# 200m time calculator to 300m

what would be 200 m indoor time, if 300 m indoor is 35 s?

and if 200m indoor time is 26 s what would be 300 m times?

From Frank Dick’s charts (400m controls), a 25.8-26.1 COMPETITION PERFORMANCE would be equivalent to 42.6-43.1 300m training time from standing. The 400m competition time would be 59.5-60.5

34.9-35.1 300m from standing would be equivalent to 21.8-21.9 200m competition. The 400m competition time would be 48.1-48.4.

You have to make conversions to indoor, which depend on the track (200m vs. oversized, and for 200m, banked vs. unbanked).

Its hard to say exactly Aaalba, but we could get a pretty good idea. The 300 is being travelled at 8.57 meters per second which would have one coming through the 200 at 23.3 seconds and continuing another 100 meters. The 1st 200 of a 3 or 400 is usually travelled approx. 1 second slower than max.

The 26 runner is moving at 7.69 meters per second for 200 meters if we carried it out to 300 it would be approx 39-40 seconds. If you carry it out, 40 to 42 would be a safe expectation. Hope this helps…KC

How about male vs female? Are the conversions consistent no matter the gender?

Where can Dick’s charts be found?

I have the 400m Controls version with 150-600 training times and 200 & 400 comp times as an Excel spreadsheet. Send me a PM with an email address and I’ll send it to you. I also have the other Frank Dick chart for the 100/200 which I believe you can also get from Track and Field News.

Could I get that as well? I have a good conversion for 200 to 400m, but need a 300m to 400m/200m.

The exponential speed reduction curve of the ASR equations does a very good job of estimating times if you have a short and long sprint time (e.g. 30 m and 300 m). I’ve written several versions of sprint calculators for smart phones and desktop, and I took all the features I liked and made a version for the web. If you are familiar with ASR you know the sprints are fly-in, but I added conversion factors so you can use block times as well. I added other features that I find useful. For example, if I know an athlete’s current 30 m fly and 400 block time, the calculator can predict the required 30 m fly time to make the state meet in the 400m. Essentially, it does this by finding the “parallel” ASR curve (exponential curves are not really parallel, but you get the idea). The calculator is available at http://www.freelapusa.com/sprint-calculator/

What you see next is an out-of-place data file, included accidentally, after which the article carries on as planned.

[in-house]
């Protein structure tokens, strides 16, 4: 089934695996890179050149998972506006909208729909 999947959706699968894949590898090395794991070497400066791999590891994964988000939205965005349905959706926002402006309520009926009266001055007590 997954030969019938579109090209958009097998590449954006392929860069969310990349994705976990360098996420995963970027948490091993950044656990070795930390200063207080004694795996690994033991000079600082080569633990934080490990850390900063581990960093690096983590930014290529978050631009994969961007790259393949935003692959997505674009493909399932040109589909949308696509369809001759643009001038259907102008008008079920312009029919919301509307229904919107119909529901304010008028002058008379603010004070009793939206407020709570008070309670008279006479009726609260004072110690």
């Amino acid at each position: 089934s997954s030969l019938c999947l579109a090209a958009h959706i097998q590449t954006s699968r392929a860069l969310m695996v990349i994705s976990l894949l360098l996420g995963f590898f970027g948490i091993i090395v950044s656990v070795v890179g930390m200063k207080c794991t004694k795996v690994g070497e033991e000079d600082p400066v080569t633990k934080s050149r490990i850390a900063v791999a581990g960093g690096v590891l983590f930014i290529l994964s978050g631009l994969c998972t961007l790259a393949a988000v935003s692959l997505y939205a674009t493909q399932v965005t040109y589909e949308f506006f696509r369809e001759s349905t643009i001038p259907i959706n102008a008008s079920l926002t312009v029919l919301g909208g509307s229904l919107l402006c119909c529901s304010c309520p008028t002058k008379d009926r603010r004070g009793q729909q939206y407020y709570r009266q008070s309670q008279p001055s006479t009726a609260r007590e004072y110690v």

Conversions from one time/distance to another time/distance are influenced more by the slope of the athlete’s speed reduction curve at short distances. Which is to say, is the athlete a sprinter, mid, or distance runner. That is the benefit of having two time/distances from which to compute another time/distance; the two data points automatically account for the athlete’s best event.

Hi Christopher,

This calculator is very useful. Thanks for posting!

Will this calculator become available for use on smart phones as well?

Good question. I wrote a version for the iPhone a few years ago and I found it to be extremely useful. Right now, I’m interested in feedback on the various features (feel free to leave comments here or in the comments section of the calculator). If enough people express interest, I will probably revisit the smartphone. I’ve since switch to the Android, so I would probably write it for the Android or select a development tool that can deploy apps to both the iPhone and Android.

Best,
Christopher

I recently moved the Freelap USA blog to a new high-performance server. The move affected the asr sprint calculator, but I have since updated the calculator code to run on the new server and it should now be fully functional.

Best,
Christopher